State of the Union: Defence strategy as EU election campaigning begins

2024 European elections campaign - ' 100 days ahead of the Elections
2024 European elections campaign - ' 100 days ahead of the Elections Copyright Luis MILLAN/ European Union 2024 - Source : EP
Copyright Luis MILLAN/ European Union 2024 - Source : EP
By Isabel Marques da Silva
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Defence policy is gaining increasing prominence in the European Union, with Brussels putting forward concrete proposals.


Defence, security, autonomy. This vocabulary has become almost a mantra in the speeches of European Union (EU) leaders since Russia's full-scale invasion of Ukraine in 2022, and this week the European Commission finally announced the first-ever defence industrial strategy.

Although it expands existing initiatives to jointly produce ammunition and acquire weapons, it will not create the €100 billion fund previously promised.

But it is a first step that can no longer be postponed, said EU diplomacy chief Josep Borrell: "Unfortunately, peace is no longer a given. War is on our borders and Russia's war of aggression has brought a great sense of urgency to strengthen our industrial defence capabilities."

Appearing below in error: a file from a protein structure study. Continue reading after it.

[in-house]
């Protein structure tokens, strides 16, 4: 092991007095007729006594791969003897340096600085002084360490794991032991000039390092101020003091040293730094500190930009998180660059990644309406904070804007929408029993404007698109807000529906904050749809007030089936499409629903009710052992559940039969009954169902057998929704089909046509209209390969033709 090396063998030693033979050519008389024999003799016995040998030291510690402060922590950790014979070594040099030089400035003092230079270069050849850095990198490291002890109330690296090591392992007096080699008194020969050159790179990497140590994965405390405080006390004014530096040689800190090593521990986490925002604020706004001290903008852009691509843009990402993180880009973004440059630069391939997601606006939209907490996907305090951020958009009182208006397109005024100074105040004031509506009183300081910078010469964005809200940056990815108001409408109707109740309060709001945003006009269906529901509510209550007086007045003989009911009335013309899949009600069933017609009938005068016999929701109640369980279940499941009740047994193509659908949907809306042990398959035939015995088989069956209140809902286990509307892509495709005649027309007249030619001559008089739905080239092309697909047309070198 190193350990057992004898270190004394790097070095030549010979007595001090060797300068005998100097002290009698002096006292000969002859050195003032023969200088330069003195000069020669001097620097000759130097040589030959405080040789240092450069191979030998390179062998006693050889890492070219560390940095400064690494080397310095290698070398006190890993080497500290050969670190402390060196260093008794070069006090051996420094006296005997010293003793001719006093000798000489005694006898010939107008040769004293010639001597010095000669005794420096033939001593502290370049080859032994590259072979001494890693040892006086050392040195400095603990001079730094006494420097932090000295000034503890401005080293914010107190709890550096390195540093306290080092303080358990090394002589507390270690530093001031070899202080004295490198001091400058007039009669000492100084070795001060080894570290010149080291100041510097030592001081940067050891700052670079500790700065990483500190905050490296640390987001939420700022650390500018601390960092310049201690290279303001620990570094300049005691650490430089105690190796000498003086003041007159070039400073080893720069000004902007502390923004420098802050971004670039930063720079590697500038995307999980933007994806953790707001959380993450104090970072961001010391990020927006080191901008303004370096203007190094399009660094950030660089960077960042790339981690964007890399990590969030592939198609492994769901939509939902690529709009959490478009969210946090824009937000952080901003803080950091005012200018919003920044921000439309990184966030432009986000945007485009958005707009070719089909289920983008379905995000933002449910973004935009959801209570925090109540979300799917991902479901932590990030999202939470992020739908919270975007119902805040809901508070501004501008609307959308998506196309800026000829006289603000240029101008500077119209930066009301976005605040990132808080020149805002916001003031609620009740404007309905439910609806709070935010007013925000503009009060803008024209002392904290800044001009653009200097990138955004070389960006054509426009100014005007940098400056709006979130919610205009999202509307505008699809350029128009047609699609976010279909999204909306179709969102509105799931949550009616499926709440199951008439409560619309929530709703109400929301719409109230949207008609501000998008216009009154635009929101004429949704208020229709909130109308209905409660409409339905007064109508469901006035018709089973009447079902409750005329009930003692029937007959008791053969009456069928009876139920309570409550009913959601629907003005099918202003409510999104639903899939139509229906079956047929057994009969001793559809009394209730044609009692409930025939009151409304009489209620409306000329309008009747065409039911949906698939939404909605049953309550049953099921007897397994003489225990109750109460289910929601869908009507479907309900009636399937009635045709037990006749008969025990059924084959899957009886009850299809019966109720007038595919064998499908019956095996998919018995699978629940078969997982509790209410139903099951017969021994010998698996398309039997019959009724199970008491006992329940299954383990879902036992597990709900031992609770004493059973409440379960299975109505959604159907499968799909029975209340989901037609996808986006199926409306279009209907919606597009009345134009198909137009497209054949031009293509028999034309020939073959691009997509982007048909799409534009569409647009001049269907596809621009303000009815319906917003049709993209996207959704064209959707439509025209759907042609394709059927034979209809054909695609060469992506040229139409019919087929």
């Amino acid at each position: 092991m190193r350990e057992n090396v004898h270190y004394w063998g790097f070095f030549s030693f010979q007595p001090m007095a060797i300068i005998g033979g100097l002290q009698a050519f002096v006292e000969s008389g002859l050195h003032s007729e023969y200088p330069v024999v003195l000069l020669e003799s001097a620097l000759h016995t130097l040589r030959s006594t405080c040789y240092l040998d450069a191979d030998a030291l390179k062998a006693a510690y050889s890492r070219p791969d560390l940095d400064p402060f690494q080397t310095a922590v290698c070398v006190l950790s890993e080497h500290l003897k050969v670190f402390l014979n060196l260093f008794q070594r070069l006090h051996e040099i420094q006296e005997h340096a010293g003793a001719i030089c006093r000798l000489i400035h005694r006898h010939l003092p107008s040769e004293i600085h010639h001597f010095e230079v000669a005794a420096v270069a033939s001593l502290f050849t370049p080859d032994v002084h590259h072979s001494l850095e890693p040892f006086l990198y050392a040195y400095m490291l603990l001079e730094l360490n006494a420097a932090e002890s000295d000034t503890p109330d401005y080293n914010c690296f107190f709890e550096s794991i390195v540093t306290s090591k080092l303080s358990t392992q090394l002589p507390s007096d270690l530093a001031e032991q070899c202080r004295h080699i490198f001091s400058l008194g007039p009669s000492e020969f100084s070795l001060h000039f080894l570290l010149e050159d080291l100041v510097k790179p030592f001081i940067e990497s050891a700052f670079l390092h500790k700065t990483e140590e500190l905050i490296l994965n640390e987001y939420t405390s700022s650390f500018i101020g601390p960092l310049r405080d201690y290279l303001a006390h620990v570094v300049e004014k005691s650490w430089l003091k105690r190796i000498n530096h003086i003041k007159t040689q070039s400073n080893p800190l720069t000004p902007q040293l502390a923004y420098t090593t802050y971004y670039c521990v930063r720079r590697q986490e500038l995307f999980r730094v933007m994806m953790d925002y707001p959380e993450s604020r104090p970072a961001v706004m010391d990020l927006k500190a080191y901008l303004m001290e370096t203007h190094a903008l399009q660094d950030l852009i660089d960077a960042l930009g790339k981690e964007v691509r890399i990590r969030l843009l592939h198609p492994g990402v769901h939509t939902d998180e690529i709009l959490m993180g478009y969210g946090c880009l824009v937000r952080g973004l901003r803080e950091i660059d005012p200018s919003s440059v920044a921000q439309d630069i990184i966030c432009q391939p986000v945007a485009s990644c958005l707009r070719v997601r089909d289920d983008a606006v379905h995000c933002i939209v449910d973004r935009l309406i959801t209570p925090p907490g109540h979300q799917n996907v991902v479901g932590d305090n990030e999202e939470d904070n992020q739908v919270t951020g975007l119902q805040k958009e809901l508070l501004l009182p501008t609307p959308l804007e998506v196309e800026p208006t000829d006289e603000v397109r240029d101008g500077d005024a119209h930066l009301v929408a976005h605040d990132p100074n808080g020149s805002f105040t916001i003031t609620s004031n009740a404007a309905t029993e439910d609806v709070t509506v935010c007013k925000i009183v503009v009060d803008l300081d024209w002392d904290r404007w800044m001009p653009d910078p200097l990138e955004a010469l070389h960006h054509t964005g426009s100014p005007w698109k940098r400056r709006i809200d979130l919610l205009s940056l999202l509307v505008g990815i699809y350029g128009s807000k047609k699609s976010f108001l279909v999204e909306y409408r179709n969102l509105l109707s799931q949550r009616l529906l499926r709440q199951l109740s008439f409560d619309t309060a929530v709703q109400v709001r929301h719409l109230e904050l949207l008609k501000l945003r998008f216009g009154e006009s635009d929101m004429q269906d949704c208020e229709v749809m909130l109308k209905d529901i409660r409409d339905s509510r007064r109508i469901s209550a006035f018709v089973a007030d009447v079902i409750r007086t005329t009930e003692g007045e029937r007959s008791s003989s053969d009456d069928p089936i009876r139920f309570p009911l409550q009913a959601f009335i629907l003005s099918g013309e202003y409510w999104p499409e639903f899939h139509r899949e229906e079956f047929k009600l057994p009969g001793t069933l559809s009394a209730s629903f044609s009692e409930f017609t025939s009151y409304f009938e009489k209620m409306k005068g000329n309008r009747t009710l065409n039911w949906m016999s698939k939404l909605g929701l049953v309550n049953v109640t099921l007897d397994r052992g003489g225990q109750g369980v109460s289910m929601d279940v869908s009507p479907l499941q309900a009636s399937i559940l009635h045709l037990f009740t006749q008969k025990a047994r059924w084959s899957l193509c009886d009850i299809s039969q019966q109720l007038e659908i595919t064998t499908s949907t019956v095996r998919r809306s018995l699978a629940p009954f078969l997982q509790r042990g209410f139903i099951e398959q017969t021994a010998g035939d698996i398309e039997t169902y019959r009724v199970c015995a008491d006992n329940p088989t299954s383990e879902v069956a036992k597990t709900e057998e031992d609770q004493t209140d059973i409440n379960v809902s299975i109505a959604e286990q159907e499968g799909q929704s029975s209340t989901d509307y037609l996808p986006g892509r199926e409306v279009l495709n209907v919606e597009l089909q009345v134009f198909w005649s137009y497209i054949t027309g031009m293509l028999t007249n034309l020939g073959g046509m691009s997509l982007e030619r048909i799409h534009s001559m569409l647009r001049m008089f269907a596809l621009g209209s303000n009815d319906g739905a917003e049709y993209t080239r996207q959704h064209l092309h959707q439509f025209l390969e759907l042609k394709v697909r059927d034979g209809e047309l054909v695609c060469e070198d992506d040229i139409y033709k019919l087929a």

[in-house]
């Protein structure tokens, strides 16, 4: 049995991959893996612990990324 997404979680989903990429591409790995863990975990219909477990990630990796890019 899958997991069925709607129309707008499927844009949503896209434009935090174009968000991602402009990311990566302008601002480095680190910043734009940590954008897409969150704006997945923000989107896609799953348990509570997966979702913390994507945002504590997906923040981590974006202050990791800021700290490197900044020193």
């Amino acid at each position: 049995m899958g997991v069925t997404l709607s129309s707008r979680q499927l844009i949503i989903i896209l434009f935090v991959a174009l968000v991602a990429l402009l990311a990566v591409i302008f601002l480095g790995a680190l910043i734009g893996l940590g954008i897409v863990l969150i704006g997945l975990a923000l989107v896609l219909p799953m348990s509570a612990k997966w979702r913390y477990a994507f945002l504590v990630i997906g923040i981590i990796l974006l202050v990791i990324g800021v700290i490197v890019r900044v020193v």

EPP, S&D hold their pre-election congresses

One of the people most likely to keep talking about this is the President of the European Commission, who will put defence at the top of her message in the run-up to the elections. Ursula von der Leyen was this week chosen by the European People's Party as its lead candidate at a party congress in Bucharest.

One of her opponents is one of her subordinates, the Commissioner for Employment and Social Rights, Nicolas Schmit. He was chosen at a congress of the Party of European Socialists in Rome a few days earlier.

Climate change, economic inclusion and the fight against populism feature prominently in both manifestos. 

To discuss the strategies of the two main parties in the run-up to the June elections, Euronews spoke to Teona Lavrelashvili, an analyst at KU Leuven, in an interview conducted by Sándor Zsiros.

"It's not that they should give a simple solution to complex problems, but at least listen in such a way that voters and the electorate feel that their concerns are being taken into account. And those concerns are growing," she said.

"We're talking about the rising cost of living, migration, which is also becoming a problem in almost all EU member states. The problems are there, but I have my doubts about the extent to which a very concrete communication strategy will be adopted in this regard," she added.

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